Simcha Fisher, author of The Sinner’s Guide to Natural Family Planning writes for several publications and blogs daily at Aleteia. She lives in New Hampshire with her husband and ten children. Without supernatural aid, she would hardly be a human being.
I! Am so! Excited! I know that information about Pope Francis (squeee!) is pouring in from all sides, so here are just a few of the things that got my attention and have won my heart entirely:
1. His very apparent genuine concern for the poor and helpless seems to include a special tenderness for women. Look at him as Archbishop washing the feet of this new mother in a maternity hospital:
and here, from a recent AP profile, is what he has said about baptizing the children of single moms:
“In our ecclesiastical region there are priests who don’t baptize the children of single mothers because they weren’t conceived in the sanctity of marriage,” Bergoglio told his priests. “These are today’s hypocrites. Those who clericalize the Church. Those who separate the people of God from salvation. And this poor girl who, rather than returning the child to sender, had the courage to carry it into the world, must wander from parish to parish so that it’s baptized!”
Bergoglio compared this concept of Catholicism to the Pharisees of Christ’s time: people who congratulate themselves while condemning others.
“Jesus teaches us another way: Go out. Go out and share your testimony, go out and interact with your brothers, go out and share, go out and ask. Become the Word in body as well as spirit,”
2. Of course he has his detractors on both sides, liberal and ultraconservative. I'm hearing, from people who appear to be trying to make a joke, "Well, at least he's pretty old!" Note to all: Hoping your new pope will die soon? Ptooi. Got to confession asap, and I mean it. Well, this is still the papamoon, and I don't want to wreck it by being catty, so let me just pass along this Chesterton quote (via, of course, Mark Shea):
If you hear a thing being accused of being too tall and too short, too red and too green, too bad in one way and too bad also in the opposite way, then you may be sure that it is very good.
3. Gosh, I love clarity. It appears to flow from Francis like water. He's really clear, for instance, about not giving communion to people who are openly in dissent. For anyone who's unclear about the principle, it's not about being strict and mean and hogging God for the elite and their sheeple. No, withholding the Eucharist from public sinners is a win-win-win situation: it protects Our Lord from unworthy reception, it makes it clear to the would-be communicant (and anyone else who knows about it) that the Chruch means what she says; and it rescues the would-be communicant from the mortal sin of unworthy reception of the Eucharist. I wonder what will happen when Joe Biden makes his official visit?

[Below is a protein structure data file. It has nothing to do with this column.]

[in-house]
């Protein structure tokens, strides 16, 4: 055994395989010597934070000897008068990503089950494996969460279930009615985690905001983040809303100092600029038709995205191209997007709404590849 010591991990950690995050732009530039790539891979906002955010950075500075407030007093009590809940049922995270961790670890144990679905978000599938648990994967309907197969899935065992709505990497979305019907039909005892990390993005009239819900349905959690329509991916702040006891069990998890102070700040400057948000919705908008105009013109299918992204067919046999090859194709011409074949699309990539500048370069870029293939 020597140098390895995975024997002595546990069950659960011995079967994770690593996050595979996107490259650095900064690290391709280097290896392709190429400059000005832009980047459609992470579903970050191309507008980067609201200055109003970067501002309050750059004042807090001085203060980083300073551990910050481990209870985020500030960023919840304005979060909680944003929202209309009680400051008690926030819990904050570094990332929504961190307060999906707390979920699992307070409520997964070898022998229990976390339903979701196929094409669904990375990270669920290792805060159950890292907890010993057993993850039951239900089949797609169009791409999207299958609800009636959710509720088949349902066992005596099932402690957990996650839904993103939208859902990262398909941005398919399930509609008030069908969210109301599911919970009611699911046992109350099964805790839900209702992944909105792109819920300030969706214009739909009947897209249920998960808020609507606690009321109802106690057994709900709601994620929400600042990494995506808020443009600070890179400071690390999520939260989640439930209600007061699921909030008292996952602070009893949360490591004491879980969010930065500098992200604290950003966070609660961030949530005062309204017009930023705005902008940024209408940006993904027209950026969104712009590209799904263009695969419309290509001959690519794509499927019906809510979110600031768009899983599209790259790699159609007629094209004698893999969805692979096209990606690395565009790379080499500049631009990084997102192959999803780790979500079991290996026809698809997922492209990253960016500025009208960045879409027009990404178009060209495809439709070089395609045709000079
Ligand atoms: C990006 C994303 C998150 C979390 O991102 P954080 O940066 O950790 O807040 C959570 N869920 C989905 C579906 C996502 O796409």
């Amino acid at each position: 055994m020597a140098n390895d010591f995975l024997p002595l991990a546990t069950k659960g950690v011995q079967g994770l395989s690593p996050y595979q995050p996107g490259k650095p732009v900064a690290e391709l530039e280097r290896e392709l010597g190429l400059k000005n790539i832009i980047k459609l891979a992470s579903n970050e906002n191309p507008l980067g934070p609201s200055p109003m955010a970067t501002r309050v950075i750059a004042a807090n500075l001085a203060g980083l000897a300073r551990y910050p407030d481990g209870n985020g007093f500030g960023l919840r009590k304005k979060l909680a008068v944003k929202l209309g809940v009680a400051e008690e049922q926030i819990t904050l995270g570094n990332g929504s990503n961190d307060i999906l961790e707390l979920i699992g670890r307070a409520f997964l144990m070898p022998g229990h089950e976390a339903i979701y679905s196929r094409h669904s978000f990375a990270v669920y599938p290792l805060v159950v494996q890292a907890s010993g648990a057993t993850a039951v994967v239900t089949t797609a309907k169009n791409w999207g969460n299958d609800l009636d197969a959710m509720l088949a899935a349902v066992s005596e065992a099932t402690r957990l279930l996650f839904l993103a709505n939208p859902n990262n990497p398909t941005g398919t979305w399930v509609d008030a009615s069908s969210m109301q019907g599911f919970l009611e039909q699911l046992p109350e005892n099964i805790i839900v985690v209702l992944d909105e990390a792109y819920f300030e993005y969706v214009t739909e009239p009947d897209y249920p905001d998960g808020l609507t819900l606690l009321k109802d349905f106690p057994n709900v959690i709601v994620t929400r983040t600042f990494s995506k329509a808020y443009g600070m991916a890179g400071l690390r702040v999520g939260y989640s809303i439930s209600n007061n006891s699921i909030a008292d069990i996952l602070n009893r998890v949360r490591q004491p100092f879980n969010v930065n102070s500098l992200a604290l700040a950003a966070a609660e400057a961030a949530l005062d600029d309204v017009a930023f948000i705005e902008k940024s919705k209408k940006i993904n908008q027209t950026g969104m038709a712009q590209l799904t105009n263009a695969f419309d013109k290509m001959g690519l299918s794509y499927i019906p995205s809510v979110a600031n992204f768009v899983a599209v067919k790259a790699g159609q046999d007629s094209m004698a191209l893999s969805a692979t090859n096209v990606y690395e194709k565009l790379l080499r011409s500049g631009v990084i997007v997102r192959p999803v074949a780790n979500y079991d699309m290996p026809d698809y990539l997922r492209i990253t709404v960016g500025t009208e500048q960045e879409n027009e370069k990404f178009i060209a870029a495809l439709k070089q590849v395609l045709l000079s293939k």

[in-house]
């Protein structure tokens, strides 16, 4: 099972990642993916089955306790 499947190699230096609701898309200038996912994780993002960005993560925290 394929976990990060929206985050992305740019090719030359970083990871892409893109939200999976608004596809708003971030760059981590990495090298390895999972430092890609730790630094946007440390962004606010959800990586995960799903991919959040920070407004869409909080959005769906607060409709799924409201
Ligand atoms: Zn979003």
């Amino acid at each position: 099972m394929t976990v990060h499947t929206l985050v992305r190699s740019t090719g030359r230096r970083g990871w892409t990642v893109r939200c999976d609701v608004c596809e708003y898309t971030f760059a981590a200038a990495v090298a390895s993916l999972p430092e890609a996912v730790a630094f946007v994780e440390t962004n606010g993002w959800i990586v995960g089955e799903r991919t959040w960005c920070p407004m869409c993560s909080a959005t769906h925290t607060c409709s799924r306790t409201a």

4. Apparently this Franciscan "No thanks, I'm fine, I'll just hop on this bus" thing from his days as Archbishop
is not a fluke.
After he was done meeting the people at St. Peter's Square yesterday, he took the bus home. When he was already pope. And then this morning, he snuck out to fulfill a promise to pray at Maria Maggiore, where Ignatius of Loyola said his first Mass. HA. This kills me, that he just goes. How did this happen? Did he insist and kick up a fuss until they let him do it his way, or did he just slip away? Talk about Vatileaks! Whoops, there goes the Pope again! He moves pretty fast for a guy with one lung.
5. This going where he wants to go to do what he needs to do is clearly not a fluke, either. Here, from a pre-conclave profile, is what he says about his approach, in a broader sense:
It is true that going out onto the street implies the risk of accidents happening, as they would to any ordinary man or woman. But if the Church stays wrapped up in itself, it will age. And if I had to choose between a wounded Church that goes out onto the streets and a sick withdrawn Church, I would definitely choose the first one.
6. His smile. No, really! I know, we're seeing a lot of stiff and dour photos from yesterday, but cut the guy some slack. That was a really rough day. It seems like he had a good night and is feeling much better today:
7. Truly, I'd like to say that he's captured my heart with his deep humility, his unflinching orthodoxy, and his lifelong service to the poor, and his obvious determination to put his shoulder to the grindstone and, like his patron Francis of Assisi, rebuild the Church; but this is what sold me:
Pope Francis, future patron saint of the socially awkward. Oh, how we've needed you!
Hey, if you're interested in pawing through his disastrous reactions or shameful non-reactions to your favorite historical document, or if suddenly you're willing to pretend you're an instant expert on the Dirty War and if you had been Archbishop of Argentina, then this is how you would have done, then be my guest. I, for one, am going to bask in the joy and excitement of getting to know our new pope. We've got plenty of time ahead of us, and if these first days are any indication, he is going to keep us on our toes. Viva il Papa!